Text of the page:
Here is the Delaware state statute that says the Governor appoints a temporary US Senator and that appointee’s term terminates upon the election (not swearing in) of a new Senator as to avoid a vacancy in the US Senate seat:
Title 15. Elections
Part V. Special, Municipal, and Other Elections
Chapter 73. Vacancy in Office of Representative in Congress, United States Senator or Presidential Elector
Subchapter II. United States Senator
§ 7321. Vacancy; temporary appointment; term
Whenever a vacancy shall happen by death, resignation or otherwise in the office of Senator from this State in the Senate of the United States, the Governor may make a temporary or ad interim appointment from among the qualified electors of this State of some person to fill such vacancy until the same shall be filled at the next ensuing general election in the manner prescribed by law. The office of such temporary appointee shall terminate upon the election, under this title, of a Senator from this State in the Senate of the United States to fill the vacancy.
Here is the Delaware Constitutional provision that prohibits a person from serving as US Senator and County Executive simultaneously:
Constitution of the State of Delaware
Article III. Executive
§ 11. County officers; qualifications; members of Congress, federal employees and other officers holding dual office
Section 11. No person shall be elected or appointed to an office within a county who shall not have a right to vote for a Representative in the General Assembly, and have been a resident therein one year next before his or her election or appointment, nor hold the office longer than he or she continues to reside in the county, unless herein otherwise provided.
No member of Congress, nor any person holding or exercising any office under the United States, except officers usually appointed by the courts of justice respectively and attorneys-at-law, shall at the same time hold or exercise any office of profit under this State, unless herein otherwise provided.
No person shall hold more than one of the following offices at the same time, to-wit: Secretary of State, Attorney-General, Insurance Commissioner, State Treasurer, Auditor of Accounts, Prothonotary, Clerk of the Peace, Register of Wills, Recorder, or Sheriff.
So technically speaking, as soon as the election results were certified (maybe as late as the 8th – don’t know exactly when Gov Markell issued the certificate), Chris Coons was elected US Senator and there was an implied resignation of his County Executive office. By continuing to act as County Exec, Mr. Coons may have been violating Delaware law.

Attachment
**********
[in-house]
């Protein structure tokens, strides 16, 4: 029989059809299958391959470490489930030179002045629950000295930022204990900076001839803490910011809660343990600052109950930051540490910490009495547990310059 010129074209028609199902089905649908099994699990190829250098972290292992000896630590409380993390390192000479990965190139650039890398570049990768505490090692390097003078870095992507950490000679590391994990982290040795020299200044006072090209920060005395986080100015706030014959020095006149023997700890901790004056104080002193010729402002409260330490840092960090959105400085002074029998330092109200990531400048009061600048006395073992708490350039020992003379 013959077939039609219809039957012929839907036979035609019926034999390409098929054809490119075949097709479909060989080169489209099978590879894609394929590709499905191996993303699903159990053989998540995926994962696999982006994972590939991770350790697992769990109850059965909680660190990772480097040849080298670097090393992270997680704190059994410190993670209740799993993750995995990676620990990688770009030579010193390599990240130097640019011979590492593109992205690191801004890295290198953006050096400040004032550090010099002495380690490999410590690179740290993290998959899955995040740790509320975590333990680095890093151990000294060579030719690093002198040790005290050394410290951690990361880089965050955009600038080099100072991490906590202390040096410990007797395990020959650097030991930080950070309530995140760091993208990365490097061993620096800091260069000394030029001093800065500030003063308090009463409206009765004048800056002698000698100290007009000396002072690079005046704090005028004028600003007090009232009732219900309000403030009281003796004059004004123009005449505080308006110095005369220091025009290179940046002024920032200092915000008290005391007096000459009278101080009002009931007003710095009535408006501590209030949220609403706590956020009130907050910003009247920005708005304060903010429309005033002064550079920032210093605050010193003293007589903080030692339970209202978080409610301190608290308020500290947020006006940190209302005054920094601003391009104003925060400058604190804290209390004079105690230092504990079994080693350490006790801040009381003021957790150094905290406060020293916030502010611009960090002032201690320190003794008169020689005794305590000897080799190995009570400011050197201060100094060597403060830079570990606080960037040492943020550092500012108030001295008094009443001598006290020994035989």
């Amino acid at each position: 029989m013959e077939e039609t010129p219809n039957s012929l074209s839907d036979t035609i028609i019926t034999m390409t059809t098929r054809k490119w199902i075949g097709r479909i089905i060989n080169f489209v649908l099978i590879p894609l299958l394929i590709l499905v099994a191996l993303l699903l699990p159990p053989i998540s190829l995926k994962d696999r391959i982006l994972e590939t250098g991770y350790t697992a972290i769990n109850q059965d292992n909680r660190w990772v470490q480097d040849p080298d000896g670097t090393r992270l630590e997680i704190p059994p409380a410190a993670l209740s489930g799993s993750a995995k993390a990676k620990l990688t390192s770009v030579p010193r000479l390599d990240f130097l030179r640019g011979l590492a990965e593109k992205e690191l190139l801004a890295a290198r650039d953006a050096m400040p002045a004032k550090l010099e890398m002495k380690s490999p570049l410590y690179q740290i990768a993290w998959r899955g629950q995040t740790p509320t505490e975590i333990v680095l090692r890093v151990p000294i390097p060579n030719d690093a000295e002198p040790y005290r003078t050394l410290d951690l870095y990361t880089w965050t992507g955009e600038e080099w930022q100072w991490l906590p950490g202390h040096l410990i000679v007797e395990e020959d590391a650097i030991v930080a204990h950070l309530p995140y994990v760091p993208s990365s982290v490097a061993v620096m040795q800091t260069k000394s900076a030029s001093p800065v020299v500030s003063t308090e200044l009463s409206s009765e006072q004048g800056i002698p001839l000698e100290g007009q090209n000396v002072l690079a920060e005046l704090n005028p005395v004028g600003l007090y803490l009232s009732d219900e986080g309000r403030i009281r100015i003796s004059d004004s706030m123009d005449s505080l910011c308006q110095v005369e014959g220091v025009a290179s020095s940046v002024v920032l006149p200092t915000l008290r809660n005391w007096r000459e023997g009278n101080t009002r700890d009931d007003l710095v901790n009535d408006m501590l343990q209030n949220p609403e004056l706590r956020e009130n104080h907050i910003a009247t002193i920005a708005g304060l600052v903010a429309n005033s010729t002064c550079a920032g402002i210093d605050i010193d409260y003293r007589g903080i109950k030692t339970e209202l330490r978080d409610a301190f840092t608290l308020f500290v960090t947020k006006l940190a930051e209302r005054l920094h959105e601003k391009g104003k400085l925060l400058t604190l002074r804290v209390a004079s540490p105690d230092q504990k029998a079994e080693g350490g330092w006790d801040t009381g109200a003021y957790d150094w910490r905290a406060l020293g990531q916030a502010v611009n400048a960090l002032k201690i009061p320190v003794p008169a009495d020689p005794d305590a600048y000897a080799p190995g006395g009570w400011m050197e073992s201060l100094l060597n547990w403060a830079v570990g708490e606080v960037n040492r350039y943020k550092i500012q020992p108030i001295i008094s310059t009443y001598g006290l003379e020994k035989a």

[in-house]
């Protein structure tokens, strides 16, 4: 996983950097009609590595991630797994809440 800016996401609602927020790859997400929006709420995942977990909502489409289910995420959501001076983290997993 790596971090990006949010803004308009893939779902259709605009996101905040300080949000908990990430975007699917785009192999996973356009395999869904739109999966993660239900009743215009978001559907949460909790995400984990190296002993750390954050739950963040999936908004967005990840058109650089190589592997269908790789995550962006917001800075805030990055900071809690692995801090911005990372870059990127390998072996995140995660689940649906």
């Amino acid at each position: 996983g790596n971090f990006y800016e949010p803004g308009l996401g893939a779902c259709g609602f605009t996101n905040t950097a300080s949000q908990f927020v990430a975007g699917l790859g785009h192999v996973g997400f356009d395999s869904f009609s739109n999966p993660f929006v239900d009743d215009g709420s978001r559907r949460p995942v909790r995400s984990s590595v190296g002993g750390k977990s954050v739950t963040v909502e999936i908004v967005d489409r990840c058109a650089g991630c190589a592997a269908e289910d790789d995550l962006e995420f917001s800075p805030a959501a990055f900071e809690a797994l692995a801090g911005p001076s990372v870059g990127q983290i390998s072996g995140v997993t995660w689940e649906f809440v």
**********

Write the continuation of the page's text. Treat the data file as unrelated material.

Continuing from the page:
So what’s the big deal? Here’s a few conspiracy theories:
- It’s possible that any county related decisions that Chris Coons has made in the last week could be challenged in court now. An unhappy vendor, employee or citizen could come back and say Mr. Coons didn’t have the authority to do whatever he (or his staff) did. They may not win, but they could make the county pay some hefty legal fees defending itself.
- It’s possible that any county council business that Paul Clark presided over could be challenged in court. Technically Council President Paul Clark automatically became County Executive as soon as the election results were certified (and Mr. Coons became Senator). Penrose Hollins, as president pro tem, should have been chairing the council meeting this past week.
- By law, the president pro tem (Mr. Hollins) has 10 days to report the Council President vacancy to the Dept. of Elections. They then must schedule a special election within 45 days. Depending on how you look at this, his 10 days are almost up.
- This could be a large plot by the Democrats (including the Governor) to delay the special election for our new Council President. They know a special election before Christmas favors the Republicans and delaying it until after New Year’s is in their favor. Turnout is critical – John Tobin, and the folks at Delaware Politics & Delaware Liberal have already started discussing it.
Mr. Coons plans to resign from his County Executive position via fax from Washington on Monday, moments before being ceremonially sworn in as a US Senator. This drama is unnecessary and it would have been better for all of us if Mr. Coons had immediately stepped down from his county post and taken a week of vacation.